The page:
New Zealand was a divided nation in 1864; the New Zealand Wars were tearing apart the North Island, while gold miners from around the world flocked to the South Island in search of their fortunes. With migrants flooding in, the identity of the fledgling country was still seen to be very much tied to England. As newspaper editors pushed the message that England, and ‘Englishness’, was to be celebrated, the people of Dunedin turned to cricket to reaffirm those ties.
While most of the main centres had organised cricket clubs, the game was still in its infancy in New Zealand. Many matches were played between Married and Single teams, or featured the South side of the street taking on the North side of the street, but there was certainly an enthusiasm for the game which saw it fast becoming our national sport. Because of this, there was huge interest in the planned visit of George Parr’s All England XI to Australia in 1864.
At the time, George Parr was regarded as the “most celebrated batsman of the age” and the tour was just the second by an English side to the Southern Hemisphere, increasing interest throughout Australia and New Zealand. In promoting the team, George Marshall, their Melbourne agent, described it as “about the finest the world ever saw”, before going on to say that “not even England itself has ever brought so much talent on one side as the Eleven I am prepared to send.” The sales pitch worked on the Dunedin Cricket Club who sought to bring the side to the southern city for a festival of cricket. When the cost of the tour was set at £2000, the Club immediately dropped out but the idea had caught the imagination of the city and they had just the man with the means to fund the tour.
Shadrach Jones was a surgeon, auctioneer, politician, publican and, most of all, an entrepreneur. Born in England, Jones worked his way to New Zealand via the Bendigo goldfields in Australia. Settling in Dunedin, he quickly became prominent in the city, largely through heavy investing in hotels and his philanthropic deeds. When the idea was floated that Parr’s All England XI should visit Dunedin, it was Jones who stepped in and laid down the sum required to ensure the tour would go ahead. Through discussions with Marshall in Melbourne, what started out as negotiations for a single match soon turned into a three match engagement that required a down-payment payment of, at least, £3500. With a match in Christchurch now added, Jones negotiated with prominent citizens in that city to help support the tour. As the gate takings and other revenue was granted to the promoter, Jones and his investors paid the sum on expectation of a tidy return. From their dealings, Marshall congratulated New Zealand on “having such an ardent, enthusiastic and liberal representative as Mr Jones.”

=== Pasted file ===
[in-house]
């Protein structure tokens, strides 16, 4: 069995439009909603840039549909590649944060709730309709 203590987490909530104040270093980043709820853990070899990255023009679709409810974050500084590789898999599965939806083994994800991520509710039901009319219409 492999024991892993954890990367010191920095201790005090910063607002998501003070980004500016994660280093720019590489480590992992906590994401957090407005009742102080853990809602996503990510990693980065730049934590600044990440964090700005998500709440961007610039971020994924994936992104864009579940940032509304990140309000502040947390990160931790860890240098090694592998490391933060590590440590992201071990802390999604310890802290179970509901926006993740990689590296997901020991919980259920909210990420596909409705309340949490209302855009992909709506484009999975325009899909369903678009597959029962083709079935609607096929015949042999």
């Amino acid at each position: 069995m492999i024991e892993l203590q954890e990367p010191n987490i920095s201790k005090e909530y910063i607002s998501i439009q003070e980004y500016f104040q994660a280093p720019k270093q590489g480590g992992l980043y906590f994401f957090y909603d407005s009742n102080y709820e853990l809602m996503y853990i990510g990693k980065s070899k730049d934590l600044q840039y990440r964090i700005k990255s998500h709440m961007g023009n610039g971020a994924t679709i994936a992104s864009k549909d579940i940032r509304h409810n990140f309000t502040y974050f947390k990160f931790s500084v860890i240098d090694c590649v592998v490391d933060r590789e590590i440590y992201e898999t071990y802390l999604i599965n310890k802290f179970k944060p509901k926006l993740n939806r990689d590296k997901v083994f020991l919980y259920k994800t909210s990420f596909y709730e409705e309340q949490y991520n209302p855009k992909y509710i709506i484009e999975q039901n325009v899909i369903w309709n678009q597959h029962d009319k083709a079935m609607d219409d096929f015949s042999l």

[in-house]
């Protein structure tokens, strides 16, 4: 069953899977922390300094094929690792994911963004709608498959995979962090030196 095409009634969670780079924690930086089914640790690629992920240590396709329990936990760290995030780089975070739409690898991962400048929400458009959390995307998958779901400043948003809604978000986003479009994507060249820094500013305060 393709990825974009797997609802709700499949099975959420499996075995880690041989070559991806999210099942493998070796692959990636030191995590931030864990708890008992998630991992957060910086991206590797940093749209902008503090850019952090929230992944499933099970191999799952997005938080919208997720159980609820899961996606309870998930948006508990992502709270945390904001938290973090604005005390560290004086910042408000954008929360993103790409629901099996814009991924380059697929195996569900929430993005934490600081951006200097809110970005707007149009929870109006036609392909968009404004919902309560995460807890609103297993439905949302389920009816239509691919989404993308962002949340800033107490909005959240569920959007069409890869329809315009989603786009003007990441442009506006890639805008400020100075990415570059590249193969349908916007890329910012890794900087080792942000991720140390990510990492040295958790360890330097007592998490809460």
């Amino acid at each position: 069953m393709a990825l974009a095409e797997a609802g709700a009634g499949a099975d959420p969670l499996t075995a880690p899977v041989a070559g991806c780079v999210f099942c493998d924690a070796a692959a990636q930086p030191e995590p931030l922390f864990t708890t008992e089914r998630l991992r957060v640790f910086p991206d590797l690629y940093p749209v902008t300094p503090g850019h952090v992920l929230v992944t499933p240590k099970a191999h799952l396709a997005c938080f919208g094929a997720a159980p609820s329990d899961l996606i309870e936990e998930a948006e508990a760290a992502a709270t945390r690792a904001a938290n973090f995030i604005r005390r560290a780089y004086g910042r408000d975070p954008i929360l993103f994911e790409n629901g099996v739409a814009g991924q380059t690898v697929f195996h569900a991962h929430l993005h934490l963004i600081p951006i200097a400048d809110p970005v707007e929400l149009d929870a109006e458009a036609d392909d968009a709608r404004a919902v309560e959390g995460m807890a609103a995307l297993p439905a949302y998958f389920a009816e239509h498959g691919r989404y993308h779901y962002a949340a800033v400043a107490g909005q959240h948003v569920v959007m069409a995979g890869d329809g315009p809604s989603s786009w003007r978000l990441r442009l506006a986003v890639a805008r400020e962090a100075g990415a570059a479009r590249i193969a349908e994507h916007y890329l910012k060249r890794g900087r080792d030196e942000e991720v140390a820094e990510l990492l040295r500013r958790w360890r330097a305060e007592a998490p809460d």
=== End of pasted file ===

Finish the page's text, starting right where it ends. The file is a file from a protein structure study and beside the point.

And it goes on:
While excitement for the tour was high, newspapers realised the weight that Jones had burdened himself with, urging the “few lukewarm-hearted of our colonists to subscribe liberally and at once” to the cricket matches. Unfortunately, no amount of urging from newspaper editors could overcome the issues caused by gale-force winds and grounds that proved hard to fence-off. The tour was a success with the public but was financially crippling for Jones, forcing him to sell his business interests and return to auctioneering. His wealth never returned and he left Dunedin in the years after the visit of Parr’s XI, travelling the world for over a decade before returning to the south in 1882.
Shadrach Jones was known as a man who had a love for the hunt and wasn’t afraid to take risks – in his obituary it was noted that his “ideas were magnificent, but … not always practicable”. In Dunedin, his unwavering support of a raft of causes and public events made him extremely popular within the city and sealed his place as one of New Zealand’s first entrepreneurs. But his legacy to cricket has been all but forgotten.
The visit of Parr’s XI was seen as boost a for the province of Otago, an assertion of English nobility, and a driver to increase interest in cricket. While it wasn’t financially successful, it did tick these boxes. Most notably, it led to New Zealand’s first, First Class match, played between Otago and Canterbury in the days leading up to the first match between the Otago XXII and Parr’s XI. Although Canterbury were instilled as 7-1 favourites, Otago were the historic winners, their side bolstered by five cricketers who had already experienced First Class cricket with Victoria in Australia.
In the years following Parr’s visit, Otago and Canterbury would continue to play an annual First Class fixture. At the same time, other centres began to play each other in non-First Class matches. Eventually, the 1873-74 season saw a sudden surge in the First Class cricket scene in New Zealand. But it was Dunedin’s 1864 festival of cricket, made possible by the support of the enigmatic Shadrach Jones, which proved to be ahead of its time and introduced New Zealand to its summer game.